Referees calling penalties and the Department of Player Safety suspending players for all questionable hits, not just some of them helps change the culture. But the culture of the fans that consume the game and the media that covers it, that has to come from within. The expectation should never be for a player to be injured. Hating a player is awesome in a rivalry as long as it is understood that players are humans and they have lives outside of hockey. If we constantly want players on opposing teams to be injured to be injured than what good are we. We are simply complacent, supporting a league that does not do enough to stop the violence, reading reporters that talk about how the rats will take over if fighting is gone. Rats will always exist in a league where penalties are not called due to the the score of the game. Rats will exist as long as we laugh at Brad Marchand punching one of the Sedin twins repeatedly without any consequence to speak of. It is the referees job to deal with the crap in the game, not players.

Suspensions are an even bigger problem than penalties. No one, including players, know what constitutes a suspension anymore, leaving many confused. Not all head shots are looked at, never mind suspended. Because the NHL weighs prior discipline into the equation for each suspension means that for a player to receive their first suspension the incident has to bad or they have to have been spoken to by the league prior to their initial suspension. There needs to be a minimum that makes it obvious to players what the consequences are for each bad hit. There still needs to be room for human error and every hit that falls into the suspension criteria should be reviewed for that error, but to needs to feel like there is a formula being used, not someone throwing darts at a board.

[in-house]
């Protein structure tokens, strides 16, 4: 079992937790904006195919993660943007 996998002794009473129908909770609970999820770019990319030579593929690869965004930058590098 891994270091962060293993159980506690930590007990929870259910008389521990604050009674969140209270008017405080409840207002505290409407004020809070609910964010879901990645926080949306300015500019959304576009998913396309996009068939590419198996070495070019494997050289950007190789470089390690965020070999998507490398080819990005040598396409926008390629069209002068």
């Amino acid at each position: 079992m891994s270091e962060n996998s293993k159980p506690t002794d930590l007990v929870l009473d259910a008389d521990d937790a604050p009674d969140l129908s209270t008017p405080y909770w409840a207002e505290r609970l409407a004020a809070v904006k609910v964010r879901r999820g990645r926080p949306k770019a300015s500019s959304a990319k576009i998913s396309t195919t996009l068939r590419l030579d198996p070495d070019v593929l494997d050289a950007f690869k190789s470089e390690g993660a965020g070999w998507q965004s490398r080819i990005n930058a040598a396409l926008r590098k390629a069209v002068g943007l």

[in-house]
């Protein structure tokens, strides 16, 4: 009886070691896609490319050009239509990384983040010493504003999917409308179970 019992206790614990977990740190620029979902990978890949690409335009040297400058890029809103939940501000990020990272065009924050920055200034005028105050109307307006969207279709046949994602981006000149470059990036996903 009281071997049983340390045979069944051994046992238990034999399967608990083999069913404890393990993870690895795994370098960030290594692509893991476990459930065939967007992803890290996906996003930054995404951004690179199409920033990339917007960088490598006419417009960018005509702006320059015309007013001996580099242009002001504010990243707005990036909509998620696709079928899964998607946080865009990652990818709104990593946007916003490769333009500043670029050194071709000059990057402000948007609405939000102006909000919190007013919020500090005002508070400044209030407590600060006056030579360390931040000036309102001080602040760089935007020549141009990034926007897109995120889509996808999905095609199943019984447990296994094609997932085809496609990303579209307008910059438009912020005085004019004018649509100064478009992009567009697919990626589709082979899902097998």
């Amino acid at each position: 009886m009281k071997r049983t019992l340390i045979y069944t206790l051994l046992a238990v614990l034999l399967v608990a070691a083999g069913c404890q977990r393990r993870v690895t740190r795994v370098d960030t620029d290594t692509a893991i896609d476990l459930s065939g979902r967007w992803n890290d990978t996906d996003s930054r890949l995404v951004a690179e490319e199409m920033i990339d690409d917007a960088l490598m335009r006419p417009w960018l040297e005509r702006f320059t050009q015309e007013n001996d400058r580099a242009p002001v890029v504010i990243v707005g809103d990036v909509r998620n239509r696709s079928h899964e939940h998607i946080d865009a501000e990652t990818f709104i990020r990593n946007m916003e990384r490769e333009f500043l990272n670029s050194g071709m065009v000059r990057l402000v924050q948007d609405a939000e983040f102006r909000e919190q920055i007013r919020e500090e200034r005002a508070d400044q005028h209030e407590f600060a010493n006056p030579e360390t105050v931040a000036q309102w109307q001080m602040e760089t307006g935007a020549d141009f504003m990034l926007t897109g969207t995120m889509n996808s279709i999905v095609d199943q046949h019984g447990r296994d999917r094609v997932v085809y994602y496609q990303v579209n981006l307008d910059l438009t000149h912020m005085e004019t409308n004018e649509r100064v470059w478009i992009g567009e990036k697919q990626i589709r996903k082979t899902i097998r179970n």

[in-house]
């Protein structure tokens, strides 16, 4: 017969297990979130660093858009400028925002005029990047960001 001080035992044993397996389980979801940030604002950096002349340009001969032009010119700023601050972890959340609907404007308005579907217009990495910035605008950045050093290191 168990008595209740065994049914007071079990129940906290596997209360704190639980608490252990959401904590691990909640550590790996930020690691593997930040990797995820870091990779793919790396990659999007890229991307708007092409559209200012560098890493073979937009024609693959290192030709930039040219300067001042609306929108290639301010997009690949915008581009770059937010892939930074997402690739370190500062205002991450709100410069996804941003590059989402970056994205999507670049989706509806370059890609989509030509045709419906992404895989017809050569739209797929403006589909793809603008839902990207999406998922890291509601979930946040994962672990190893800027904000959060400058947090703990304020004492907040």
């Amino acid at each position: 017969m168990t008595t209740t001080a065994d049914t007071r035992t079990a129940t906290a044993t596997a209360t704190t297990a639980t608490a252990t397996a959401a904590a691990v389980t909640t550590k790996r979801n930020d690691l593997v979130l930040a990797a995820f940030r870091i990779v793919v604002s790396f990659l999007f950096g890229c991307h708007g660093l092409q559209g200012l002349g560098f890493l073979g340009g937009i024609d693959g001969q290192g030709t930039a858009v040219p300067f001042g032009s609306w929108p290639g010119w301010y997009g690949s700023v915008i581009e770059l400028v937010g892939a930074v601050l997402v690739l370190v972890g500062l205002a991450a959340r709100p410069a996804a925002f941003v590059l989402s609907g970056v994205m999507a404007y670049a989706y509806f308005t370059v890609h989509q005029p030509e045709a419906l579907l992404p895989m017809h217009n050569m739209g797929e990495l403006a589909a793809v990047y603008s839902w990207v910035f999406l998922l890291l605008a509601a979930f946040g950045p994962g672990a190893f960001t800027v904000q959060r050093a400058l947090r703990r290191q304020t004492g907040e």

I think that Neal's suspension should have been longer. What he did was wrong and he was rightfully punished. I have no opinion on the length of Thornton's suspension except to say anything less than the season is too short for me. I say this as newer fan who does not watch hockey for the fighting but for the skill. Give me Andrei Markov and Tobias Enstrom over Mark Stuart and Chris Thorburn any day. Hockey can be a beautiful game is we all agree that we can be better fans and be objective when needed, that we can hold our personal admiration for a player out of a story about an assault on ice, and the league has to do a better job at disciplining it's players, both during and after games.